Stir ingredients together in an ice-filled shaker until well chilled. Pour into a Collins glass. Garnish with a fresh raspberry and slice of orange.
Here’s how to cook up that spiced apple syrup yourself:
Simmer 1 quart of good unfiltered apple juice with 1/4 cup lemon juice, four broken cinnamon sticks, 1/2 tsp. cloves, three pieces of star anise and the zest of an orange until reduced by half. Add 1-1/2 cups sugar and simmer, stirring until dissolved. Strain out solids. Keep unused portion in refrigerator.
For the more vinegar-averse expectant mother, Ms. Colliau’s own products work wonders. Her Rococo cocktail combines Small Hands orgeat (an almond syrup made famous by tiki drinks such as the Mai Tai) with raspberry gum syrup (a viscous sweetener thickened with gum arabic, and the key to a mean, mean Clover Club):
2 oz. coconut water
1 oz. lime juice
3/4 oz. Small Hand Foods raspberry gum syrup
1/2 oz. Small Hand Foods orgeat
Shake all ingredients with cracked ice. Strain over new ice in a rocks glass. Top with freshly grated cocoa nibs.
The Rococo is sweet enough to please a Jersey Shore palette, but robust and complex enough to tide over even the most mixology-inclined mother-to-be. Like the Orchard Shrub, I’ve seen it pass the ultimate test of a mocktail, stealing the attention of drinkers otherwise inclined to order something much more potent.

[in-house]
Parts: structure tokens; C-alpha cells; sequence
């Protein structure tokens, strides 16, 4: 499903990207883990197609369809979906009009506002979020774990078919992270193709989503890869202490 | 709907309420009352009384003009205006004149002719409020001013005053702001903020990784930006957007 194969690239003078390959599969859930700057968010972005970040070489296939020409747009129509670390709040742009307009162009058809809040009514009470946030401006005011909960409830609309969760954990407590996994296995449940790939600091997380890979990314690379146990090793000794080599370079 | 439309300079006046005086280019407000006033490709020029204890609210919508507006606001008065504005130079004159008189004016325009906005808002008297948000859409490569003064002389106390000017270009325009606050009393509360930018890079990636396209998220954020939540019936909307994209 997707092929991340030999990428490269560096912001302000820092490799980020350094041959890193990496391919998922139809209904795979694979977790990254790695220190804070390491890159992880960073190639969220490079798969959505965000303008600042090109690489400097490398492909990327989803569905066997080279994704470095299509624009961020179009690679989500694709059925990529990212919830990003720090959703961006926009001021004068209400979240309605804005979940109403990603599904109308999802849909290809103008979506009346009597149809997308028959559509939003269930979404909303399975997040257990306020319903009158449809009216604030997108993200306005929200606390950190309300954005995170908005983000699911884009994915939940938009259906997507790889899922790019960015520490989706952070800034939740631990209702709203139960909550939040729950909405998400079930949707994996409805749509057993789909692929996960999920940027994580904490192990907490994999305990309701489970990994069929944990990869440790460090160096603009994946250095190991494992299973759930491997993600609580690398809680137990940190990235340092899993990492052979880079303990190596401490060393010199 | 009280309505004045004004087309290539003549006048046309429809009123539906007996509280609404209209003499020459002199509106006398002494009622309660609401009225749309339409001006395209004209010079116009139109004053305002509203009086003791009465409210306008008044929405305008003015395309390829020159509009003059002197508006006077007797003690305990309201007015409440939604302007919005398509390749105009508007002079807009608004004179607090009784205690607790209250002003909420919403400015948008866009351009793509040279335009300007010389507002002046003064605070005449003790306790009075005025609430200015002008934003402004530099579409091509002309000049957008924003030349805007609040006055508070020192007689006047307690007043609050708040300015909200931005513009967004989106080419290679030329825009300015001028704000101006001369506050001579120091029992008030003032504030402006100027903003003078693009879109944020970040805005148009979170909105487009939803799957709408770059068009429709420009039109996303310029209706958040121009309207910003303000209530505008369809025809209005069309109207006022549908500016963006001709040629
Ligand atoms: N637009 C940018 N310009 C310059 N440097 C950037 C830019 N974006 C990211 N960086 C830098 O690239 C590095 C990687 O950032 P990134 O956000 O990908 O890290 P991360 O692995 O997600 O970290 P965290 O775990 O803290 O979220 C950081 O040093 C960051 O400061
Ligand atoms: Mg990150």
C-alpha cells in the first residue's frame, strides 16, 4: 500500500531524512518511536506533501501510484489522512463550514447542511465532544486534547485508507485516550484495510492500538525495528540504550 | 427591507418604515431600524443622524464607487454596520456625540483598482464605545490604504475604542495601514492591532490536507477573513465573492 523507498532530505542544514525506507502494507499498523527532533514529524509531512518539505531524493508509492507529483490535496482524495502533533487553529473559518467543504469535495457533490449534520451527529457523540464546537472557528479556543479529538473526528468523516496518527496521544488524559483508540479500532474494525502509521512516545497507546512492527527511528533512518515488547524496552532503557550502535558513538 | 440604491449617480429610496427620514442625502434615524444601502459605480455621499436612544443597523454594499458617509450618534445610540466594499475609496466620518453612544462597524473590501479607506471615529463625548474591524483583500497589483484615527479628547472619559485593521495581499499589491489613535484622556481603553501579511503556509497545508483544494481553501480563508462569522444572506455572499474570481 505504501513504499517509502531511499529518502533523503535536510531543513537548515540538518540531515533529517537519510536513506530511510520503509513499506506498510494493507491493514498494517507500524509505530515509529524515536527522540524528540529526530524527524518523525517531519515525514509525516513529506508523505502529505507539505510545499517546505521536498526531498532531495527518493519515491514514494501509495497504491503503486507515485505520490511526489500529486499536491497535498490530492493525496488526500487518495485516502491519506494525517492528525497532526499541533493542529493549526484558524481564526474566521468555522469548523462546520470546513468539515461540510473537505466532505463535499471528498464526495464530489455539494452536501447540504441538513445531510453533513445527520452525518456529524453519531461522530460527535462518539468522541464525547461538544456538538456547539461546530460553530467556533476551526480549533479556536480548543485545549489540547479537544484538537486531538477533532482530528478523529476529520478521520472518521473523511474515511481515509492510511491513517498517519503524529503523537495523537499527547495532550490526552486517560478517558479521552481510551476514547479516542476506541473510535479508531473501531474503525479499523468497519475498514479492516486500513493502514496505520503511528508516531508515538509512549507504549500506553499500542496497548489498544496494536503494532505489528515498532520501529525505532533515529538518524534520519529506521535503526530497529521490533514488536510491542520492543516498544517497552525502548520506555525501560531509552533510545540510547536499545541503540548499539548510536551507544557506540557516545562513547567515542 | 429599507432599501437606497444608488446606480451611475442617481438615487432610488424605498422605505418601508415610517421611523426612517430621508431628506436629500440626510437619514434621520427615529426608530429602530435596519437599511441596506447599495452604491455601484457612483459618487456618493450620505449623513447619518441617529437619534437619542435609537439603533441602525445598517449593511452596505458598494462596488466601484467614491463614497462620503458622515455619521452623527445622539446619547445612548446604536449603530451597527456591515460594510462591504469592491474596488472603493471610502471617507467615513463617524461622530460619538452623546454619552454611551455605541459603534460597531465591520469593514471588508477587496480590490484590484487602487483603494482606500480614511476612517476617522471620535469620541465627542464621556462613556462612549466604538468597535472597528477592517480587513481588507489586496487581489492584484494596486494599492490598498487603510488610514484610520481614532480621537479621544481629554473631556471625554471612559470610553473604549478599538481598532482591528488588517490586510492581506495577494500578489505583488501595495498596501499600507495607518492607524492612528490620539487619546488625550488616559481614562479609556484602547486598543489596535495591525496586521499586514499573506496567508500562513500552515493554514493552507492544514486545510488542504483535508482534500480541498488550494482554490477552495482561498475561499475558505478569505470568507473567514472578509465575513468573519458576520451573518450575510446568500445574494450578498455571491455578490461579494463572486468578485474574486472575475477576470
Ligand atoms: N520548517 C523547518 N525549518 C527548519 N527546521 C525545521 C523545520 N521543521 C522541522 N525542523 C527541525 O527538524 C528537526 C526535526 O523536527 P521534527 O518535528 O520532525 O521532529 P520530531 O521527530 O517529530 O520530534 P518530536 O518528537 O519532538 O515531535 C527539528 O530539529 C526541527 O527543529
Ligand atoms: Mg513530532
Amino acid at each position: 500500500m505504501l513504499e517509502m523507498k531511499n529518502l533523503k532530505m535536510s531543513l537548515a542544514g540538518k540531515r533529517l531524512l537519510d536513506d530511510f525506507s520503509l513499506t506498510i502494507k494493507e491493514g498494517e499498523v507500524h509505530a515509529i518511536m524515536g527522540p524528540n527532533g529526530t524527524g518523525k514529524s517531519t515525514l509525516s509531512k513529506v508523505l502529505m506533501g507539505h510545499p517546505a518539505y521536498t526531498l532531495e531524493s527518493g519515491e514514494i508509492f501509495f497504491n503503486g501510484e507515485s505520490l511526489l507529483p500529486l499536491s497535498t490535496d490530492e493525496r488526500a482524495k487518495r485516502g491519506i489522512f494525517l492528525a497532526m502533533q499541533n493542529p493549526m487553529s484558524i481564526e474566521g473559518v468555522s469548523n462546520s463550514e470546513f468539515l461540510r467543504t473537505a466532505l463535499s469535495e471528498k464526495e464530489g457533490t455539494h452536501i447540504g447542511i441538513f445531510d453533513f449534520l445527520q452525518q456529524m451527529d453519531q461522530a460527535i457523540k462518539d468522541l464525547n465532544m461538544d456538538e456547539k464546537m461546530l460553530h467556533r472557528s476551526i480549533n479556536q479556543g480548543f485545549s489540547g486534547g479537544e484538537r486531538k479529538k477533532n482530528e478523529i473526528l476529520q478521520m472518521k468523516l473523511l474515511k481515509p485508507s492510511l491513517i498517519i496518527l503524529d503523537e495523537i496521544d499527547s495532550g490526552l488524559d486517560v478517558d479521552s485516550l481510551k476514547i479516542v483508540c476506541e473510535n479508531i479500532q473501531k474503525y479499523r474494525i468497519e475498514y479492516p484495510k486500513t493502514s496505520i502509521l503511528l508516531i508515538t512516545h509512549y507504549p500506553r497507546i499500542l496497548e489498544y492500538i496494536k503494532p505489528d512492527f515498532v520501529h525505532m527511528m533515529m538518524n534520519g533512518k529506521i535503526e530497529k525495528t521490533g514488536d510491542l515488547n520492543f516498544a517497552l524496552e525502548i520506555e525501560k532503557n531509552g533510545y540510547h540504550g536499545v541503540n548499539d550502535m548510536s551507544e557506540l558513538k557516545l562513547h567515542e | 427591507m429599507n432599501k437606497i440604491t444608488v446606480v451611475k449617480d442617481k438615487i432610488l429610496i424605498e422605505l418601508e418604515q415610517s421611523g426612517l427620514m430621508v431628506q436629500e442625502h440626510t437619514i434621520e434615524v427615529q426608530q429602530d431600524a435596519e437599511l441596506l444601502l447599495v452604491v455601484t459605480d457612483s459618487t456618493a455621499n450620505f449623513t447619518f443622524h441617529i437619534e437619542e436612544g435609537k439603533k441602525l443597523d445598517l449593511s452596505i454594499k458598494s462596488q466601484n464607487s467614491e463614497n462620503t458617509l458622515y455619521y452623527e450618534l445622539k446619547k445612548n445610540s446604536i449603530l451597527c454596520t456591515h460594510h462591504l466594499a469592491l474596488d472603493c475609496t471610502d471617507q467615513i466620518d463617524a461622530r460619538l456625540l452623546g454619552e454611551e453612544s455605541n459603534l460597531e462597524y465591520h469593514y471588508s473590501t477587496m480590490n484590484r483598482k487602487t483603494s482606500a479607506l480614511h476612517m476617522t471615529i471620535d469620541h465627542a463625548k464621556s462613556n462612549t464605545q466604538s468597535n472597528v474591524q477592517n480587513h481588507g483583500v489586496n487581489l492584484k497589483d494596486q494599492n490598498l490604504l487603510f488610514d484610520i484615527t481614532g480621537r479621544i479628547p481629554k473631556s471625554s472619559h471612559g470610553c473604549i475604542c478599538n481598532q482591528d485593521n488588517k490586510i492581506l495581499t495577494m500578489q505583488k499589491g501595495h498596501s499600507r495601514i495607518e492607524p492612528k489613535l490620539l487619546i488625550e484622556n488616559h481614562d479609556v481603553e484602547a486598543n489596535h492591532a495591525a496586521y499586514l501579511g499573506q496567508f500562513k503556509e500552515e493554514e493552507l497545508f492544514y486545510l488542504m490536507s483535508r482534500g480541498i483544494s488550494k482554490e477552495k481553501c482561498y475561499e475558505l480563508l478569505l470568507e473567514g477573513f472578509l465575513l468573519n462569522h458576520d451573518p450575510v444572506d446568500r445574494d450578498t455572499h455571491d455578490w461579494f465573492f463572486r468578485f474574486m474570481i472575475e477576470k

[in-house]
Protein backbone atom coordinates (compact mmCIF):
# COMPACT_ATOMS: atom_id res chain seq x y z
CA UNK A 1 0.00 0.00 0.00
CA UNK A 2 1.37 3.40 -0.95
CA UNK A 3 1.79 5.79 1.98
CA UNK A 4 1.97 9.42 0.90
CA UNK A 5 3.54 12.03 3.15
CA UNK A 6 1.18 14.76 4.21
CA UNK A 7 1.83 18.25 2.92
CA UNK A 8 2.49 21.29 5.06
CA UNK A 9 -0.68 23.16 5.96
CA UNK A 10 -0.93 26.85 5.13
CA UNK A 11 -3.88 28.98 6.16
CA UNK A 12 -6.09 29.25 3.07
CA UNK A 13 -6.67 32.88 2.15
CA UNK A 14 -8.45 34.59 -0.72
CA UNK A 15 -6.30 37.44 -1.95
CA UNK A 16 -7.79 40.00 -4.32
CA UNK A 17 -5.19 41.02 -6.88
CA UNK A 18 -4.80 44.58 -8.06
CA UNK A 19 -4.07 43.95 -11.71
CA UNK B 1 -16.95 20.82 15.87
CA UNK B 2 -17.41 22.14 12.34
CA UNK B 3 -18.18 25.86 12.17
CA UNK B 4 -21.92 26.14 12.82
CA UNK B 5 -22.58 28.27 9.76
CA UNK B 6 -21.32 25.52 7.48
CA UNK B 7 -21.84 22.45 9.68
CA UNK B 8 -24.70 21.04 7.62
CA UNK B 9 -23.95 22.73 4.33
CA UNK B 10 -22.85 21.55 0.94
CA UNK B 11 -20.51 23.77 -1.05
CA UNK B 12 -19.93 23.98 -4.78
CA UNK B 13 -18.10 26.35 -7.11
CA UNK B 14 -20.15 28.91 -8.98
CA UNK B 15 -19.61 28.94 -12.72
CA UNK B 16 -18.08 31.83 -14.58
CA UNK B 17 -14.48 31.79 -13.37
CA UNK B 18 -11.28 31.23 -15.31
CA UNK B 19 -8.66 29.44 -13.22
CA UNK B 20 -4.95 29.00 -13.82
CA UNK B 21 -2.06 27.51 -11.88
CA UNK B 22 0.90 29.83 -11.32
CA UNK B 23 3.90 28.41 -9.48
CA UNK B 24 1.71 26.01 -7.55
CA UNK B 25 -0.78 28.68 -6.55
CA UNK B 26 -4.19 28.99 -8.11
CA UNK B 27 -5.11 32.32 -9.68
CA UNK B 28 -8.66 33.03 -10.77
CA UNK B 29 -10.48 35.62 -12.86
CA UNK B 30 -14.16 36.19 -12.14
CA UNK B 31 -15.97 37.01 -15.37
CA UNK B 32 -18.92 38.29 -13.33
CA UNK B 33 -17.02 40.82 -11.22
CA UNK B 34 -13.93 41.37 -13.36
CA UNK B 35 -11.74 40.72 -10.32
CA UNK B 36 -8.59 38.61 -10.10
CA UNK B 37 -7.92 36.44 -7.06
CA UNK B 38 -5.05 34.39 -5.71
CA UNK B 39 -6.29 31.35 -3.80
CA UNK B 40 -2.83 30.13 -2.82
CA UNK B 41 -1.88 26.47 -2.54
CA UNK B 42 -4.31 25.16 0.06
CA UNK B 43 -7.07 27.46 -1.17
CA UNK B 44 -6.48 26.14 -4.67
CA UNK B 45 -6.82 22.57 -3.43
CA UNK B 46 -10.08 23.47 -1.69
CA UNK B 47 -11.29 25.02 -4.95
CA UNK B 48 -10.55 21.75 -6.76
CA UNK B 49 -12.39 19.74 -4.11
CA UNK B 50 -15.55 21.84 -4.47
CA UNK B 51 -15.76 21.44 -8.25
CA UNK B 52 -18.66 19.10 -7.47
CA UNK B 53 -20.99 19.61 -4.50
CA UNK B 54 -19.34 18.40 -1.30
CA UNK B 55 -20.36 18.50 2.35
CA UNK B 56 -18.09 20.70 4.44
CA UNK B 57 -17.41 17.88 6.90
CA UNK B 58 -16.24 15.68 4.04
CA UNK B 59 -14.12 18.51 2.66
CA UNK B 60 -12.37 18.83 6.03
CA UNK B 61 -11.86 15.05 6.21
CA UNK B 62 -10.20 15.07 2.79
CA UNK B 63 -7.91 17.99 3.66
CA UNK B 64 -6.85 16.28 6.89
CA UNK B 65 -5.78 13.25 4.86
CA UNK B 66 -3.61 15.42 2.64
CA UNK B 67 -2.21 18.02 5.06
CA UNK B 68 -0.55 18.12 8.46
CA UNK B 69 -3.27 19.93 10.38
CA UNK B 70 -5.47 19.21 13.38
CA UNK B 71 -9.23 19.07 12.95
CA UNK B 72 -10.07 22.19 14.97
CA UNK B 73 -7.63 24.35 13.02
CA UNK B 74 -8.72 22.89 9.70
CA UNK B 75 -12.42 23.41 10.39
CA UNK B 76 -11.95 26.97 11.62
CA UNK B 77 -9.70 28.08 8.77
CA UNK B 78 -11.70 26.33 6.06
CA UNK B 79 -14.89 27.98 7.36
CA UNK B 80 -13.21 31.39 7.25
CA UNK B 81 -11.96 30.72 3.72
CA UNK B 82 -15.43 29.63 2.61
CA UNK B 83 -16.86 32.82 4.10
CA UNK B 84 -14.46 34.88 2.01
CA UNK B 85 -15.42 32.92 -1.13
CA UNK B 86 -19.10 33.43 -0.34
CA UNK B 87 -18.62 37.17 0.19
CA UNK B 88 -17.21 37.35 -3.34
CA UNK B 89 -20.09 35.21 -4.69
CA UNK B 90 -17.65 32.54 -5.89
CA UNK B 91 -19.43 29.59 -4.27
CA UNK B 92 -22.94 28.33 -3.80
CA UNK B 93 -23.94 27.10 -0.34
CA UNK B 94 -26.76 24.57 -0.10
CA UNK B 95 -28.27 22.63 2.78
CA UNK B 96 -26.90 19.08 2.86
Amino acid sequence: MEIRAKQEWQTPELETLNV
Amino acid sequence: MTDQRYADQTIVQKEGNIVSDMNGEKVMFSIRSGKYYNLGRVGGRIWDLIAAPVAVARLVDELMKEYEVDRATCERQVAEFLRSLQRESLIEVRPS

Both of Ms. Colliau’s creations make fine toasts to Jessica, Snooki, and all of the mothers-to-be on our television screens and in our real lives. (Hell, toast with both of them at the same time. Safe double-fisting: another benefit of mocktails!) May you all have the wonderful, happy, healthy children you deserve, and may you raise them in peace, far from the disapproving epithets of those who think they know you, but really have no idea. Just don’t roll your stroller into the local watering hole so that baby can enjoy happy hour with you. Everyone knows that’s bad parenting.
Send your favorite shrubs, or other recipes for surviving nine months without mommy’s Martinis, to firstname.lastname@example.org.